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Women and Oxford’s!

April 13, 2012

                  Oxford shoes were introduced as men’s shoes during the 1800’s. It sarted in Scotland and Ireland and later moved to England and the United States. Occasionally known as the Balmorals which is derived from Oxonian is a a half boot with side slits that was popular then among male students in Oxford University. Later on this side slit evolved to a side lace and eventually to the instep. It used to be a classic leather shoe with a body that comes up to the ankle and with lace reaching the instep. It is usually called a saddle shoe characterized by a plain toe and distinctive, saddle shaped decorative panel placed mid foot. Most commonly used materials are calf leather, patent leather and suede canvass. It can be quarter brougue with the toe caps either lined with narrow stitching, perforated holes along the end of cap stitching. A semi- brogue, with perforated holes along the end cap stitching on the toe cap or a full brogue which is a semi brogue with the classical wingtip design. Usually, it comes in black, brown, burgundy, may be plain or with some ornamentation.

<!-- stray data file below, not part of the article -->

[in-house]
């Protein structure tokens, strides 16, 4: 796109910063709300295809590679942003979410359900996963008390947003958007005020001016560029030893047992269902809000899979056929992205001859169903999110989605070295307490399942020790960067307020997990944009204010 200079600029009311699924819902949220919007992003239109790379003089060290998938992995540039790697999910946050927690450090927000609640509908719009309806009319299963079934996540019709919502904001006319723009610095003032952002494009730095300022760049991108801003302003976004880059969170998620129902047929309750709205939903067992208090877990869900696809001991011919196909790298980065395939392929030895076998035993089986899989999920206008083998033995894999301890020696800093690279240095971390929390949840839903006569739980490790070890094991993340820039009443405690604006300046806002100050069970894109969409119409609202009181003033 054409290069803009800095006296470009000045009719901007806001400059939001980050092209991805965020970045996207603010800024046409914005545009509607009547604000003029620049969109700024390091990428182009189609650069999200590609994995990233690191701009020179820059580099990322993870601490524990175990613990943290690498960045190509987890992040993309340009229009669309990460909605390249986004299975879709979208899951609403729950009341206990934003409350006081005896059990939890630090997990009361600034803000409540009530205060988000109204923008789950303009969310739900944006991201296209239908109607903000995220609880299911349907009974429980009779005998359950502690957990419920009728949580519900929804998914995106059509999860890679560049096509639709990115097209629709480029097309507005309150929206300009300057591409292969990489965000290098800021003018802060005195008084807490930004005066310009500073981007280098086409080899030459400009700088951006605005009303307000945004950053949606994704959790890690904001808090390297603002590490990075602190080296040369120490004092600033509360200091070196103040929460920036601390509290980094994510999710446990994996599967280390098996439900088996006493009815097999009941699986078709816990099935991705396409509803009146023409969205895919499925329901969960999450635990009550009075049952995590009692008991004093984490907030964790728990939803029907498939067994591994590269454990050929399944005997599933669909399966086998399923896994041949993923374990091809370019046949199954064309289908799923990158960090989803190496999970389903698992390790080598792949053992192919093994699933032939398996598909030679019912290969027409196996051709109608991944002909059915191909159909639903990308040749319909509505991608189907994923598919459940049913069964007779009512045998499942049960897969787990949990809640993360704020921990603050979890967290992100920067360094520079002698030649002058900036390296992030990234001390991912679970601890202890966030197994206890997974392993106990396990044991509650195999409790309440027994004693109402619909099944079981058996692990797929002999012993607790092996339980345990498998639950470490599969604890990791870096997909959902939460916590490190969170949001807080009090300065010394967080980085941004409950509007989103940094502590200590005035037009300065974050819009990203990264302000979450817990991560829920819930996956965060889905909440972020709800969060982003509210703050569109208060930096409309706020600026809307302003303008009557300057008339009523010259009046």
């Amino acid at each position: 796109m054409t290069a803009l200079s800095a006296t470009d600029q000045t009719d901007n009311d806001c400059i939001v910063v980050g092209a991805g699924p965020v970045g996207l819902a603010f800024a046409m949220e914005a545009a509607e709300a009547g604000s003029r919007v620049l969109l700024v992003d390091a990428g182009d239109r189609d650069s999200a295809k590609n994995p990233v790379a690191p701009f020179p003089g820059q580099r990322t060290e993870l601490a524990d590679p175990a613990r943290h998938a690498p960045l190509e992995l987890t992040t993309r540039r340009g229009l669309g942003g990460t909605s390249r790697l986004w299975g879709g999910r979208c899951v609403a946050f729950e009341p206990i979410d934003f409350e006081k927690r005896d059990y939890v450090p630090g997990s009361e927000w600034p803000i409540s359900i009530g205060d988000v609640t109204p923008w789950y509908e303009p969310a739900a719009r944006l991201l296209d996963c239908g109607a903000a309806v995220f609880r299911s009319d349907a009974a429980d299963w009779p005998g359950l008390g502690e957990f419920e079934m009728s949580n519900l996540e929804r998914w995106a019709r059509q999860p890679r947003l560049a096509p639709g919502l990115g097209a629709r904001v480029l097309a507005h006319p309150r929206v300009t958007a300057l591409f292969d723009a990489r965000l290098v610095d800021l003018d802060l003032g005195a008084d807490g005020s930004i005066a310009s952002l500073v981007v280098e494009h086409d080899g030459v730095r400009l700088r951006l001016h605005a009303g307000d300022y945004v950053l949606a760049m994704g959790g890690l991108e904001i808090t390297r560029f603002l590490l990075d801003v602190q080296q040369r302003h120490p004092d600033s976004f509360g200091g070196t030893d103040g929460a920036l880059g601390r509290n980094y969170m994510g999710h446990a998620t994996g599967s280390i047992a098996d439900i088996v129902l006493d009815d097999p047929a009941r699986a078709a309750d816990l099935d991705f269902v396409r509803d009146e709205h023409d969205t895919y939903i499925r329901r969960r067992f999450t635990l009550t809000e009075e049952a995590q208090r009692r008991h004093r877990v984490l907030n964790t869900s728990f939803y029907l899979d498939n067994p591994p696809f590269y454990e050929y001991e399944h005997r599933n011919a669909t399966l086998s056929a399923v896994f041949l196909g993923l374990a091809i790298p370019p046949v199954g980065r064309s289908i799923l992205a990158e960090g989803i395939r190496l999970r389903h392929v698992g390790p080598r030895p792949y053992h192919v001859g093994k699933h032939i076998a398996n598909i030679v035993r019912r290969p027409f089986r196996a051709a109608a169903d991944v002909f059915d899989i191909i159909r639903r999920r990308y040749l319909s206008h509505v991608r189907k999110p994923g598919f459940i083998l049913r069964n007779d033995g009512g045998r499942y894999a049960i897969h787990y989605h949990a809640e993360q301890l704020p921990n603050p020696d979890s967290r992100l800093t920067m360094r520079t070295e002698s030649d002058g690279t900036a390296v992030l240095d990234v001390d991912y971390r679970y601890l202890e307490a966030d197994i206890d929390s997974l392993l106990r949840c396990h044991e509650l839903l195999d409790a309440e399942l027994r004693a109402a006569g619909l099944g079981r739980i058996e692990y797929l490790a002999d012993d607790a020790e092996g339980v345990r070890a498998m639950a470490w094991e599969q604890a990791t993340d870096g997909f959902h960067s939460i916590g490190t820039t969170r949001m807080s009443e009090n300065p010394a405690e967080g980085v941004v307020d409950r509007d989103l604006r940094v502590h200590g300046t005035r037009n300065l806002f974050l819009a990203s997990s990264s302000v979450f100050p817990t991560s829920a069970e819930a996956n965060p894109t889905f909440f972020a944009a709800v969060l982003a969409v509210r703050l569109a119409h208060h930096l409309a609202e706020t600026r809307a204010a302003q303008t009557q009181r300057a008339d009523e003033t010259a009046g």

Oxford Shoes-basically for Men. But nobody said, women can’t wear it.


Fashion industry has been continuously aggressive on exploring endless possibilities. . Oxford shoes now come in many colors, neutral and shocking colors, various prints of dots to fine flowers, flat ones or heeled ones, thin beak, beak rounded or beak elongated. With studs or just plain. These are the Oxfords- all lace up.

Women can best wear it as casual chic with skinny jeans and loose shirt, as sexy casual by pairing loose jeans and a v neck sweater or look preppy casual in loose blouse tucked in pleated trousers. Be cruise casual with shorts or short skirt and a tank top. Get more formal as the evening nears, wear them to parties with shimmering blouse over tights, or come in your heeled oxfords with a tunic or short dress. Show off some legs, or leave the ankles bare – it’s how Oxfords should be in women.


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